Ventnor’s Mike Shepherd Fighting for Local Fishermen.

Shep on Fishing New Jersey
Sat, 7am, WOND Radio, 1400 AM.

The more we screw with our coastal environment, the greater chance of hurting the fragile fishing and undersea world of South Jersey. Nobody knows this better than Ventnor’s Mike Shepherd.

Saturday mornings at 7a on WOND Radio, ‘Shep on Fishing’ covers the latest in fishing news. The good, bad & ugly.

  • Nonsensical fishing regulations
  • Reduced fishing access points
  • Harmful dredging and beach replenishment
  • Offshore wind turbines

Tom Fote is always a great guest on the SHEP ON FISHING show. Fote represents recreational anglers. Cares about commercial fishermen too. Wants fairness in fisheries management. Fote is from the Jersey Coast Anglers Association. Give a listen >

Listen: Shep On Fishing w/ Guest, Tom Fote
  • Jersey Coast Anglers Association. Fote is the full-time legislative chairman.
  • Fote opened what was once, a closed-door process. Opened participation to all fishermen.
  • Serves on numerous boards and commissions involved with protecting the marine environment.
  • Coalition builder. Bringing environmentalists, commercial and recreational fishermen together.
Shep on Ventnor Fishing Pier. Oh, baby.

Commercial and recreational fishing. Big economic engines that were supposed to boost region’s diversification plans.

Over-development on every square inch of Absecon Island.

The industrialization of our shores. Outfall sewer pipes, man-made dunes, dredging, offshore wind turbines.

Congress needs to allocate money for better fishery research. Agencies like NJ Fish & Wildlife are not helping.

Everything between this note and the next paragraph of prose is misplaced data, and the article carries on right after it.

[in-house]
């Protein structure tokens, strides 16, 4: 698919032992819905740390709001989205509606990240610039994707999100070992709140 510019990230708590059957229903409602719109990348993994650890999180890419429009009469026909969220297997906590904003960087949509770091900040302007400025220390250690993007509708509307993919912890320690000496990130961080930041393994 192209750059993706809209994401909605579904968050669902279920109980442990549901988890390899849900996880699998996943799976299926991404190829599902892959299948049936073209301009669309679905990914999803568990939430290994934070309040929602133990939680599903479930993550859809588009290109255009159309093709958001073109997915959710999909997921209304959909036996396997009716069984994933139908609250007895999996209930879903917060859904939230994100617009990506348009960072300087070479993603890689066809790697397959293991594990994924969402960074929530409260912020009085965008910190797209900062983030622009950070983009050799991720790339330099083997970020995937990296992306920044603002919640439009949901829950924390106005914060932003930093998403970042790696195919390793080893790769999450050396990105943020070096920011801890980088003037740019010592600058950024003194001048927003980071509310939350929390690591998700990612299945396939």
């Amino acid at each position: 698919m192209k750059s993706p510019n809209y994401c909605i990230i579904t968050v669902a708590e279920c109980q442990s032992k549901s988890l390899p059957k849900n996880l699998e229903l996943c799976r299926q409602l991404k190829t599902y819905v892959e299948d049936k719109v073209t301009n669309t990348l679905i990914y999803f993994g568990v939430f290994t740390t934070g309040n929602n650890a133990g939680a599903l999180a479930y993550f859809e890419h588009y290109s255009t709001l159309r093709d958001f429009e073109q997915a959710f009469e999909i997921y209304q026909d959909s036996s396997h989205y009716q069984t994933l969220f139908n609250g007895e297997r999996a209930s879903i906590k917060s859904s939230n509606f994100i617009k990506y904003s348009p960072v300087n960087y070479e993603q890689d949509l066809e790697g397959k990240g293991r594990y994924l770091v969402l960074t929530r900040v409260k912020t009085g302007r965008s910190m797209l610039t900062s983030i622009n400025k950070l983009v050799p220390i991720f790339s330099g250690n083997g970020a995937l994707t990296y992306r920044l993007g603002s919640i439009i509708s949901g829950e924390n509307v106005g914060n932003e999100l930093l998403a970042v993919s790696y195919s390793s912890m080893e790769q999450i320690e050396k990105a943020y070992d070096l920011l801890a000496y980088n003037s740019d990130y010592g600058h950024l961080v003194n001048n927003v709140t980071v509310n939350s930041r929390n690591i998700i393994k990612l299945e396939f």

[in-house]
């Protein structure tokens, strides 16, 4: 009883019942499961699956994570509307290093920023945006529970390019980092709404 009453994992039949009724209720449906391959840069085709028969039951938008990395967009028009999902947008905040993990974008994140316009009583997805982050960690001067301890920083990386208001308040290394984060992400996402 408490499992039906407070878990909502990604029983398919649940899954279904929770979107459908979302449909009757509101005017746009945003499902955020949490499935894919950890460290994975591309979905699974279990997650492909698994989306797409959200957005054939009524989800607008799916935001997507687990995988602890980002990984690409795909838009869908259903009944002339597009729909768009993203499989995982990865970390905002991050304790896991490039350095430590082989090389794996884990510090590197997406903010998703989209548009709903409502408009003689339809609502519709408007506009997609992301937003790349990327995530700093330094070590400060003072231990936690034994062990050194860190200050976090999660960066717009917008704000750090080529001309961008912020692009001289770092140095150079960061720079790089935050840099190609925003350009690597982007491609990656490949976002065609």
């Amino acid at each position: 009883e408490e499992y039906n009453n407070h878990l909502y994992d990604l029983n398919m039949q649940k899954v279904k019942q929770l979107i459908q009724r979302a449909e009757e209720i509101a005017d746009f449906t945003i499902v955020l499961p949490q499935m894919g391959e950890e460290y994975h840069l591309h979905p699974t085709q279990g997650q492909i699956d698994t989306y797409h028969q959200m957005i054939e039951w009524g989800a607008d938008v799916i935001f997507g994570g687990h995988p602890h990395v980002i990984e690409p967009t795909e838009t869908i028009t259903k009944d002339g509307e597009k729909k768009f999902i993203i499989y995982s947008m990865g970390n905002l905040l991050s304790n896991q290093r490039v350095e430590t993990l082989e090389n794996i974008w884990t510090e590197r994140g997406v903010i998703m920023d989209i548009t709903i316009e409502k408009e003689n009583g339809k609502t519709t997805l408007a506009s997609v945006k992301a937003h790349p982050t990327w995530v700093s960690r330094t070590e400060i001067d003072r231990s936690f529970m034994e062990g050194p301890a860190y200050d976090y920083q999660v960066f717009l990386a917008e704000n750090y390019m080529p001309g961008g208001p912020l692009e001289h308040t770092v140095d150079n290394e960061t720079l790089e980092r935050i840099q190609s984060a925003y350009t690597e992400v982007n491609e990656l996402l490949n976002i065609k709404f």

What’s the economic impact on South Jersey? Will NJ Congressman Jeff Van Drew step up to the plate and help local fishermen? Fishing was not a top priority for the former NJ Congressman, Frank LoBiondo.

LoBiondo was more of a dredging & dune building guy. That’s where the big money is. Especially if you have a sweet, 50 year deal in place.

Shep (L) & Friends.

Dredging can be described as scraping the sea bottom to suck up the sand. It’s undersea strip-mining, just offshore. This activity literally destroys critical ecosystems. Negatively affects nourishment (bait fish) within the food chain.

Making things worse. The threat of offshore wind turbines along the South Jersey coast. A record-breaking forest of 850 ft tall wind turbines. All view-able from the beach? ORSTED Wind and NJ not telling residents how close these turbines will be to shore. Local politicians and media dorks too afraid to ask.

South Jersey waters will act as a wind power petri dish for companies like ORSTED.

New Jersey residents sitting idly by as their pristine beaches and waters are industrialized.

Power sub-stations and hundreds of miles of undersea cabling. Industrial hardware that leaks electromagnetic waves of some sort. Could screw up migration of various marine species. Will clam draggers get caught? How close can commercial fishermen get to the turbines? And how about all that bird kill?

Mortality catch and release. By forcing throwbacks, we’re hurting fish stocks. Large percentage of throwbacks…. die.

NJ DEP & ACOE are destroying offshore lumps. Using that environmentally critical sand for beach replenishment and non-critical dune building.

Recreational fishermen not even catching current maximum allowed. Data shows that summer flounder was not over-fished. Over-fishing was not taking place.

Recreational numbers need to be more accurate. Flaws found in how data was interpreted. Striped Bass: A complete disregard for data in reference to ‘hook and release’ mortality.

Habitat issues contribute to the problem. Loss of habitat. Reductions of inshore fisheries in New Jersey. Beach replenishment is negative factor.

A 25% reduction in 2018. Then another 18% reduction? Another reduction will only penalize recreational anglers who simply want to take home a fish to eat.

Presumption: reduction in Striped Bass catch in 2020. This will increase hook & release mortality rate. Throwbacks that die.

Poor marketing and awareness of the problem. Local media does little to cover and defend one of NJ’s top industries.

800,000 anglers in New Jersey. Need to find ways to keep these anglers fishing in NJ.

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